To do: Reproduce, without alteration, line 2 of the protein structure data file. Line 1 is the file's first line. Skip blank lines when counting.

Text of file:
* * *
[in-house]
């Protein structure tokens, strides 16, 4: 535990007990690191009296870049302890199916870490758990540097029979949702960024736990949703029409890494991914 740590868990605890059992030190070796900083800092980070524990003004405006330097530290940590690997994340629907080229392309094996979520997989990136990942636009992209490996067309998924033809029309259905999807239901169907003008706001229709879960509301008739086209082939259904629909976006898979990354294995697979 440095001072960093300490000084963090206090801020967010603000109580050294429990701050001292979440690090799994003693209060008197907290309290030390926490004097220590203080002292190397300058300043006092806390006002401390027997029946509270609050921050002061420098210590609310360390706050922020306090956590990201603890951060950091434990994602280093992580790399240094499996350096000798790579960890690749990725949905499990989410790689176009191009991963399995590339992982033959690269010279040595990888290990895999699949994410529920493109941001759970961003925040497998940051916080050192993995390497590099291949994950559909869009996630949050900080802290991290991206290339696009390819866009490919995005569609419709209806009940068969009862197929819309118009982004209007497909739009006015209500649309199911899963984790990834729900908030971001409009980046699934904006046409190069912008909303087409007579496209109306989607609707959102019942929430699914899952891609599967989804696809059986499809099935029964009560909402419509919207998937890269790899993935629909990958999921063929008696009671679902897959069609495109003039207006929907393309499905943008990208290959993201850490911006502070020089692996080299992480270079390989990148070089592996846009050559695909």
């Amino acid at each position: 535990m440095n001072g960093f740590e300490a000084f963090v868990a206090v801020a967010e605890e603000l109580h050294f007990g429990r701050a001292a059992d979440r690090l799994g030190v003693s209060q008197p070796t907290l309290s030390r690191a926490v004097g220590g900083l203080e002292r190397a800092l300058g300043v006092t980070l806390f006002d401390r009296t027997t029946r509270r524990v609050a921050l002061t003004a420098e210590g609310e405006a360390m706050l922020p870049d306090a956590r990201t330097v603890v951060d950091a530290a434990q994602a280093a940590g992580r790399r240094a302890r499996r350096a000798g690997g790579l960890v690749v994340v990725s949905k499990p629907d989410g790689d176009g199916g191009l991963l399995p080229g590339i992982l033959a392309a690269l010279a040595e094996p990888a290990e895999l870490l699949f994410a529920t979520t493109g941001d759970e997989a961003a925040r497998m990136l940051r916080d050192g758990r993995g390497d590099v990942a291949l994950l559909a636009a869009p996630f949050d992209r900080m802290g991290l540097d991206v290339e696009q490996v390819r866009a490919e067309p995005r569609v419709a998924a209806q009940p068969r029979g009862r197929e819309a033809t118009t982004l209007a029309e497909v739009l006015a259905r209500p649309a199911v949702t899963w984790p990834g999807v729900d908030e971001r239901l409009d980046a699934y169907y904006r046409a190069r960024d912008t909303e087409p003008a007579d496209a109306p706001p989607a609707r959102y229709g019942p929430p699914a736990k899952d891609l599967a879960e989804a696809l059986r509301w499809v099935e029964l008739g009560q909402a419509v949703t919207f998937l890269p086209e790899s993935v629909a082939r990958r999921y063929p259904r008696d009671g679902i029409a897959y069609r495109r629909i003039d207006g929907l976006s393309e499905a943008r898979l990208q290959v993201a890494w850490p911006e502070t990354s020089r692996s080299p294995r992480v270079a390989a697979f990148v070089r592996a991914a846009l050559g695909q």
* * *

């Protein structure tokens, strides 16, 4: 535990007990690191009296870049302890199916870490758990540097029979949702960024736990949703029409890494991914 740590868990605890059992030190070796900083800092980070524990003004405006330097530290940590690997994340629907080229392309094996979520997989990136990942636009992209490996067309998924033809029309259905999807239901169907003008706001229709879960509301008739086209082939259904629909976006898979990354294995697979 440095001072960093300490000084963090206090801020967010603000109580050294429990701050001292979440690090799994003693209060008197907290309290030390926490004097220590203080002292190397300058300043006092806390006002401390027997029946509270609050921050002061420098210590609310360390706050922020306090956590990201603890951060950091434990994602280093992580790399240094499996350096000798790579960890690749990725949905499990989410790689176009191009991963399995590339992982033959690269010279040595990888290990895999699949994410529920493109941001759970961003925040497998940051916080050192993995390497590099291949994950559909869009996630949050900080802290991290991206290339696009390819866009490919995005569609419709209806009940068969009862197929819309118009982004209007497909739009006015209500649309199911899963984790990834729900908030971001409009980046699934904006046409190069912008909303087409007579496209109306989607609707959102019942929430699914899952891609599967989804696809059986499809099935029964009560909402419509919207998937890269790899993935629909990958999921063929008696009671679902897959069609495109003039207006929907393309499905943008990208290959993201850490911006502070020089692996080299992480270079390989990148070089592996846009050559695909």